Michael Copps Asks: Will Obama Keep His Promise?

The FCC appears ready to relax newspaper and broadcast cross-ownership rules. They’ve tried this twice before, under Republican administrations, and each time, the courts stepped in and ruled that the Commission hadn’t done enough to preserve minority and women voices on the airwaves.

Now, they’re trying to do it with a Democrat in the White House. Here’s what then-Senator Barack Obama had to say back  in 2007: “I object to the agency moving forward to allow greater consolidation in the media market without first fully understanding how that would limit opportunities for minority, small business, and women owned firms.”

In a new blog over at Benton, former FCC Commissioner and Common Cause Special Adviser for Media & Democracy Michael Copps writes about the promises President Obama has made–and what he’ll need to do to keep them:

President Obama’s first term has come and almost gone. Important national priorities have been tackled and major legislative and executive milestones have been achieved. Reforming media policy was not among them. Now comes the second term and the opportunity to deliver on his earlier approach by tackling the declining state of America’s news and information ecosystem. This essential infrastructure of democracy has suffered the same kind of collapse as so much of America’s physical infrastructure—witness the sorry state of our bridges, highways, streets, public transportation, airports and public utilities.

So, too, in media. Private sector consolidation led to the closing of hundreds of newsrooms and the firing of thousands of investigative reporters who should be combing the beats to hold the powerful accountable. Instead journalism has been hollowed out as badly as those rust-belt steel mills. Investigative journalism hangs by a slender thread, replaced by vapid infotainment, bloviating talking heads, and a dry well of facts and real-world analysis.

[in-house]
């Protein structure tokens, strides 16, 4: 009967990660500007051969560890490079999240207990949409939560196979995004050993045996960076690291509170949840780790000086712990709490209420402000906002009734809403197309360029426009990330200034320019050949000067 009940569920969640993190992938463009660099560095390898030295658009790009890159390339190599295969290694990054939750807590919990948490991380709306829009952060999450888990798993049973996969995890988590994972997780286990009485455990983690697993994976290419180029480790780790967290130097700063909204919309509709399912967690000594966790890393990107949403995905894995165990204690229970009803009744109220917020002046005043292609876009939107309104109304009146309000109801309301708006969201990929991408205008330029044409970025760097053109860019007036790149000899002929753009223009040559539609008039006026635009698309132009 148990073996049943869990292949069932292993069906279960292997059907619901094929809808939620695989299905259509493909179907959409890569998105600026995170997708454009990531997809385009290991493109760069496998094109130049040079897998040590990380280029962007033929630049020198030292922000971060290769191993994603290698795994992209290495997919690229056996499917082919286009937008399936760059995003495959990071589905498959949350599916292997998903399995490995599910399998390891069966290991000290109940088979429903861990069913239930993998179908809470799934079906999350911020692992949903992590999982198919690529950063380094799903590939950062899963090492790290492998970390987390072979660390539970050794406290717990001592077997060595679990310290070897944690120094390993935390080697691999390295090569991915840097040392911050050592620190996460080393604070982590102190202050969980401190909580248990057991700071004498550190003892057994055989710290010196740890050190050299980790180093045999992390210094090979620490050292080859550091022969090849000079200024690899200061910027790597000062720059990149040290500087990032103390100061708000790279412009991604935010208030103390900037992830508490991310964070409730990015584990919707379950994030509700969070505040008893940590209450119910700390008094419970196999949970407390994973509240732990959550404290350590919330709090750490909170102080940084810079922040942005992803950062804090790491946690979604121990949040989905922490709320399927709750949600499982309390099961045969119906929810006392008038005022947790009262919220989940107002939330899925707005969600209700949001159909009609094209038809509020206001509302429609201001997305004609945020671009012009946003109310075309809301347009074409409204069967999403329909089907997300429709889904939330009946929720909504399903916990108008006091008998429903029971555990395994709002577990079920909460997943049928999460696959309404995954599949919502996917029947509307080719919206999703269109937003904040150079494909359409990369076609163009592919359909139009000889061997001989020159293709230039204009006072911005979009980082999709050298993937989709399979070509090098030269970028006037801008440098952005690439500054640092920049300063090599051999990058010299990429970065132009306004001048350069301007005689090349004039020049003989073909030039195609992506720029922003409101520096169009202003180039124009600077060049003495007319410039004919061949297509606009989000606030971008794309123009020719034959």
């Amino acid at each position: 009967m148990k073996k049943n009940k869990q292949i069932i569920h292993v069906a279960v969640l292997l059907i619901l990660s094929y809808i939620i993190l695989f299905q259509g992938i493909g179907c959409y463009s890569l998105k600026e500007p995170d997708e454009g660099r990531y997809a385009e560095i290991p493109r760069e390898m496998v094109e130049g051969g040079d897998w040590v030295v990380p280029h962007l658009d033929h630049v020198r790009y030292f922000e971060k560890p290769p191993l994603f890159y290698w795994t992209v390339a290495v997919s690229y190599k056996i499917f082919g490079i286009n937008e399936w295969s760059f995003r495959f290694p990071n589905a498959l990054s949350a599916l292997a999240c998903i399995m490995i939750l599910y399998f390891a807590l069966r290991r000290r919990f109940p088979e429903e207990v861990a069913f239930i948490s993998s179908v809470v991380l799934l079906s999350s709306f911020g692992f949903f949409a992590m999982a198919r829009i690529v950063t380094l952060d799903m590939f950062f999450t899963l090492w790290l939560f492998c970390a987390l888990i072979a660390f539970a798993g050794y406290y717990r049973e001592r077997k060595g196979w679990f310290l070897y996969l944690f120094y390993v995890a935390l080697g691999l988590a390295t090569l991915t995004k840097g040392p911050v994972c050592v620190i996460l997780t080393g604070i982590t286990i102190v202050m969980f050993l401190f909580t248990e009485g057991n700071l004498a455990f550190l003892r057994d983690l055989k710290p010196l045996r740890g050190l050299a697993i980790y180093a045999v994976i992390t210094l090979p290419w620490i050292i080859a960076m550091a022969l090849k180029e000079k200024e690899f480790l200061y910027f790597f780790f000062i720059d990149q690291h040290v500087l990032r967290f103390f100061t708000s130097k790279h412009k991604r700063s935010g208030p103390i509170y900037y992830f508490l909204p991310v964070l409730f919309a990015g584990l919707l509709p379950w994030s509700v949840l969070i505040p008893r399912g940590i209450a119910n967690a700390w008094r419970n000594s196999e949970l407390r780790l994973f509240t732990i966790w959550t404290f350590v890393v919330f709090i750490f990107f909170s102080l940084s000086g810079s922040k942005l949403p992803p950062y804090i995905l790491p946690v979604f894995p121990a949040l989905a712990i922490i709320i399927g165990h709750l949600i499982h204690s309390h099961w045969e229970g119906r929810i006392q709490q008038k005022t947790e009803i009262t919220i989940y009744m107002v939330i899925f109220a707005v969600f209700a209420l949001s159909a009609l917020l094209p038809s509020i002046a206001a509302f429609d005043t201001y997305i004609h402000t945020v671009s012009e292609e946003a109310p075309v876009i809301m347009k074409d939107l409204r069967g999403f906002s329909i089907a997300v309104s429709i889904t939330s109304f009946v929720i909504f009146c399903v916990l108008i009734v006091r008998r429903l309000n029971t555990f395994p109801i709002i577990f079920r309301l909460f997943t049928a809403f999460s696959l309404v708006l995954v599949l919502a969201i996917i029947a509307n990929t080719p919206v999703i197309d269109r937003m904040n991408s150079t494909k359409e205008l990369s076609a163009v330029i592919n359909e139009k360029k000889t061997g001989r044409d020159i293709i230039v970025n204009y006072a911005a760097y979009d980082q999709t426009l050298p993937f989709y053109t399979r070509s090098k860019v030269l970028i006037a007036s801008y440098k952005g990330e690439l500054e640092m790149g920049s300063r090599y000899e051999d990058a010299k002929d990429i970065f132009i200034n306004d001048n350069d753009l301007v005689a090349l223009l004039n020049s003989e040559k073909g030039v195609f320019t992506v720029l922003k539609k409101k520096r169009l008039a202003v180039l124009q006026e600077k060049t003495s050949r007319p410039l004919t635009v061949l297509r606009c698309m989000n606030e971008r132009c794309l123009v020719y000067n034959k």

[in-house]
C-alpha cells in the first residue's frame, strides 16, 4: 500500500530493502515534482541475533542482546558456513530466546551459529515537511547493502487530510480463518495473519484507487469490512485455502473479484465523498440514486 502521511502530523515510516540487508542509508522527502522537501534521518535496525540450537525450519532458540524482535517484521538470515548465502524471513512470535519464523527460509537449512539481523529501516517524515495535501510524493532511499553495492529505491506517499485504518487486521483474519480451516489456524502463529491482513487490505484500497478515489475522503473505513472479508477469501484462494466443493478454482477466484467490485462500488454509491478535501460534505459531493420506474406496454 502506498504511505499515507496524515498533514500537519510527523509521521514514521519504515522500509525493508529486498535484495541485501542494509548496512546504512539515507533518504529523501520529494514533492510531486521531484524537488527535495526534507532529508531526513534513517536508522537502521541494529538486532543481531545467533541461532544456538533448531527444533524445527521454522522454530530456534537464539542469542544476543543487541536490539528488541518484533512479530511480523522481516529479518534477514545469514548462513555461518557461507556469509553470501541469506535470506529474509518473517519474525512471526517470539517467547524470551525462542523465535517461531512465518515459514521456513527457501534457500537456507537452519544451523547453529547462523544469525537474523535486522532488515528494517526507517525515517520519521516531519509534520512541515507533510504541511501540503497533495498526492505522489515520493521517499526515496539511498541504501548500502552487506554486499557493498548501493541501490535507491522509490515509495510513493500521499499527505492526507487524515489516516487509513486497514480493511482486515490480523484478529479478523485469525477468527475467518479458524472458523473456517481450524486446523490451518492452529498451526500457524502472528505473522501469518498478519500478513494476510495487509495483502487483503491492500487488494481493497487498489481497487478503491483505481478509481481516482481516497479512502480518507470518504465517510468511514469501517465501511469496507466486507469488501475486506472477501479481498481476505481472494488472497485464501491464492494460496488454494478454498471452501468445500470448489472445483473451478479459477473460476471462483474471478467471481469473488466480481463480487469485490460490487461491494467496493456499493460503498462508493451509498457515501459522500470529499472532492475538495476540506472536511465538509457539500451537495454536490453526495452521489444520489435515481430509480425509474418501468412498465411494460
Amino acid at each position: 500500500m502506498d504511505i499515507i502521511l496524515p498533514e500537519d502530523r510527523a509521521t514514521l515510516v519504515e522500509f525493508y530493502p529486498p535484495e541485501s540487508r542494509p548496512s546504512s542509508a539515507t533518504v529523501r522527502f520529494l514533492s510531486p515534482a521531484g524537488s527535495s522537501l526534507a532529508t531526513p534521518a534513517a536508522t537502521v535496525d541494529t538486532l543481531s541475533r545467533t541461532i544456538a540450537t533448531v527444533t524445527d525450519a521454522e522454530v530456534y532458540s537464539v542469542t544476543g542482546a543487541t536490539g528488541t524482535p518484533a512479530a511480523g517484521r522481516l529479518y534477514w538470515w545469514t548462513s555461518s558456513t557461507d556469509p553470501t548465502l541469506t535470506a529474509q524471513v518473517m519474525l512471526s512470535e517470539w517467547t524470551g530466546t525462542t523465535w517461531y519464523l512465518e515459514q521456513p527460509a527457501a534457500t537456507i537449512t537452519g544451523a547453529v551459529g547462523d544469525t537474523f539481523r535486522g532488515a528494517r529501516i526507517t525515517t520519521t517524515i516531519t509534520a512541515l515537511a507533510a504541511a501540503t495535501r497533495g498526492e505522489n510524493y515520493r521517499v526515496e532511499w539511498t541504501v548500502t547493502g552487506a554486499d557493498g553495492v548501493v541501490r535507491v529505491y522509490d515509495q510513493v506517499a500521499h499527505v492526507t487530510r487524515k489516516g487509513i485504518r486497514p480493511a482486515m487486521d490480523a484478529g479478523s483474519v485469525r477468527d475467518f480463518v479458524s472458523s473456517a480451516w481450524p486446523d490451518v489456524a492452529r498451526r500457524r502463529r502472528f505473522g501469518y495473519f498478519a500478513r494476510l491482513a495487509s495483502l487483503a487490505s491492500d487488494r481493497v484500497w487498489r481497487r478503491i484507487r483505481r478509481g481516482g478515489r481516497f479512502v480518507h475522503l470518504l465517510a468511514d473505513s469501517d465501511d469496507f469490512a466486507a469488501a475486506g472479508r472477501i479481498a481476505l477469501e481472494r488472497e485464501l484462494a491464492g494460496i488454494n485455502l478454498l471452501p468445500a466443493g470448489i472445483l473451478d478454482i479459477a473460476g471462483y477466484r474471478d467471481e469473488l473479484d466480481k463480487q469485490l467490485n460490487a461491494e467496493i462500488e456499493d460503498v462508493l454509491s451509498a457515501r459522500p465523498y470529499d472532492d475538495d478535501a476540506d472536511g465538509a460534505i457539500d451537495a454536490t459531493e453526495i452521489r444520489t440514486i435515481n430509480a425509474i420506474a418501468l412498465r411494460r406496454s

The public sector is at least equally culpable because government—especially the FCC where I served for more than a decade—blessed just about every media merger and acquisition that came before it. Then it proceeded, over the better part of a generation, to eviscerate almost all of the specific public interest guidelines that had been put in place over many years to ensure that the people’s airwaves actually serve the people.

Fast forward to 2012. Oh, wait! Are we back in 2007? Isn’t the current FCC about to vote on pretty much the same proposal loosening the newspaper-broadcast cross-ownership rule that the majority voted for back in 2007? Shockingly, the new proposal goes even beyond the 2007 proceeding by actually permitting more radio-TV consolidation, too—putting diversity-owned radio stations at greater risk of take-over by the media giants.

You can read the whole post over at the Benton Foundation’s blog.

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